Astronomy Picture of the Day
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September 18, 1995
The Large Cloud of Magellan
Photograph made from plates taken with the
UK Schmidt Telescope.
Colour photography by David Malin.
Magellan and his crew had plenty of time to study the southern sky
during their famous voyage around the world. As a result, two fuzzy
cloud like objects, nestled among the southern constellations of Doradus
and Tucana are now
known as the Clouds of Magellan. The Magellanic Clouds are small irregular
galaxies, satellites of our
larger Milky Way spiral galaxy.
The Large Magellanic Cloud
(LMC) pictured above is the closest galaxy to our own Milky Way,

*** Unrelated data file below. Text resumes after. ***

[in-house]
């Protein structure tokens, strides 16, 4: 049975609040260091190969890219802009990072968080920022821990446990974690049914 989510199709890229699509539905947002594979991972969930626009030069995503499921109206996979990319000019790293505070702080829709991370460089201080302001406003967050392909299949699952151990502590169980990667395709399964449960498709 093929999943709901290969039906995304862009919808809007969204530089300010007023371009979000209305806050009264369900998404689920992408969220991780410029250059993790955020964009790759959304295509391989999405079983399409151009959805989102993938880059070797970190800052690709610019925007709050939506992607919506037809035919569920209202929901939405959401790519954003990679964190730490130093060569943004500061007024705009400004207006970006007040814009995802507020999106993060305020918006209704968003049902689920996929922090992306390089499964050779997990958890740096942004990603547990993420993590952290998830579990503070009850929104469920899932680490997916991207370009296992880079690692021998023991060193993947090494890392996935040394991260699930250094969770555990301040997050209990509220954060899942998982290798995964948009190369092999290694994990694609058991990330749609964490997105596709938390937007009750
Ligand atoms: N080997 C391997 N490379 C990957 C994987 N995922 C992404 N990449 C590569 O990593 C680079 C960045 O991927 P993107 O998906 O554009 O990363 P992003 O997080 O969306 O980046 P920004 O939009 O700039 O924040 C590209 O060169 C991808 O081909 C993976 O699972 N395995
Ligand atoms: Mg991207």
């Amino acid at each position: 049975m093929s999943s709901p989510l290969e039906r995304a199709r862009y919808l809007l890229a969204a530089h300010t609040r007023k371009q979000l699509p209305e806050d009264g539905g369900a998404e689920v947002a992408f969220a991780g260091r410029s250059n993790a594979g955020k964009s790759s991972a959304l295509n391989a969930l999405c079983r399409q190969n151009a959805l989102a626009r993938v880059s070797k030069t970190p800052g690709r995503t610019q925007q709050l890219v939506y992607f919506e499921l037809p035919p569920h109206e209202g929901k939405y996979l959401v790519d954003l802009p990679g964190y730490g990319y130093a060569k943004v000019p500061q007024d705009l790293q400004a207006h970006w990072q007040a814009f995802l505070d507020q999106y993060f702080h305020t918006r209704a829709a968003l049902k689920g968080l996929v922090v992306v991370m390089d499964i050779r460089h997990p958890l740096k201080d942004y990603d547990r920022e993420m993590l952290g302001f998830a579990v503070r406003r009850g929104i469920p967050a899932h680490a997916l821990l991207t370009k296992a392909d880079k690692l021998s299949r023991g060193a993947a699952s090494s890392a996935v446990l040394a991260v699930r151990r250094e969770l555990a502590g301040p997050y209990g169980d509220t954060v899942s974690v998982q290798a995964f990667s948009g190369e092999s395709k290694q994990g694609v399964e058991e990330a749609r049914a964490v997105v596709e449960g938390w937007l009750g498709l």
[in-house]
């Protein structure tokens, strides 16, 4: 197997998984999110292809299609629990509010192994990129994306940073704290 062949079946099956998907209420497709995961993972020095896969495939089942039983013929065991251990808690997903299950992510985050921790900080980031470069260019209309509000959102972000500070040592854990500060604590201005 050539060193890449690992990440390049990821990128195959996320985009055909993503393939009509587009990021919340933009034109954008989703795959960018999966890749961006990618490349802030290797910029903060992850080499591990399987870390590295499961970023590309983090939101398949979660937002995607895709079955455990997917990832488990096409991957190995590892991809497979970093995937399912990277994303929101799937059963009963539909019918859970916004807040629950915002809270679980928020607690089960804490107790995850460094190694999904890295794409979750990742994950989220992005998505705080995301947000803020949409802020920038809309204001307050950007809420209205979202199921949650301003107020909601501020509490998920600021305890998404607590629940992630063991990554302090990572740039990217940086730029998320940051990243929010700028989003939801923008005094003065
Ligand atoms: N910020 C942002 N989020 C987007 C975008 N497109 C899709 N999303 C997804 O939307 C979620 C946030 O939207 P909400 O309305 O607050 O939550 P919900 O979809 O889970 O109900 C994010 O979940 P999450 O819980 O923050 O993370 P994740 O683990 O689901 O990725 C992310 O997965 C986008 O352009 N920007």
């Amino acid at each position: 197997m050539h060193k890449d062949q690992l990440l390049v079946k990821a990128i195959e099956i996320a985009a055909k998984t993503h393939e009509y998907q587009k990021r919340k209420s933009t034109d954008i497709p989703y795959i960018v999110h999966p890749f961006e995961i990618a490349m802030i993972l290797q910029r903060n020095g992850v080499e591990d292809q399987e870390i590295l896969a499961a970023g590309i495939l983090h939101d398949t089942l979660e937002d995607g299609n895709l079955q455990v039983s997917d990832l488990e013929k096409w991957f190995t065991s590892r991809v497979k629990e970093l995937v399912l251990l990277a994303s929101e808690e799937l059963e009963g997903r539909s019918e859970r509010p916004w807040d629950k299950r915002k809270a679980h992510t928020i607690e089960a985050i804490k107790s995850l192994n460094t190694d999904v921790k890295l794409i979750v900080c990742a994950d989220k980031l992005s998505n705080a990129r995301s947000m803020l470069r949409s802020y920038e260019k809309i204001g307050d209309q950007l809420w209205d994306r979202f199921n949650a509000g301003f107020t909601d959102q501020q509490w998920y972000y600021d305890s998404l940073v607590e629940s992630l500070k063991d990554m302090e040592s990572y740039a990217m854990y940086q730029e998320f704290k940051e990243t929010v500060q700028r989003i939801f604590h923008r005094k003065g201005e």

at a distance of about 180,000 light years.
The Magellanic Clouds are joined to the Milky Way by a
stream of cold hydrogen gas whose origin is still controversial.
An unusual effect called
gravitational lensing has recently
been detected in a few LMC stars, and there is hope this could
tell us important information about the
true composition of our universe.
Tomorrow's picture: The Small Cloud of Magellan
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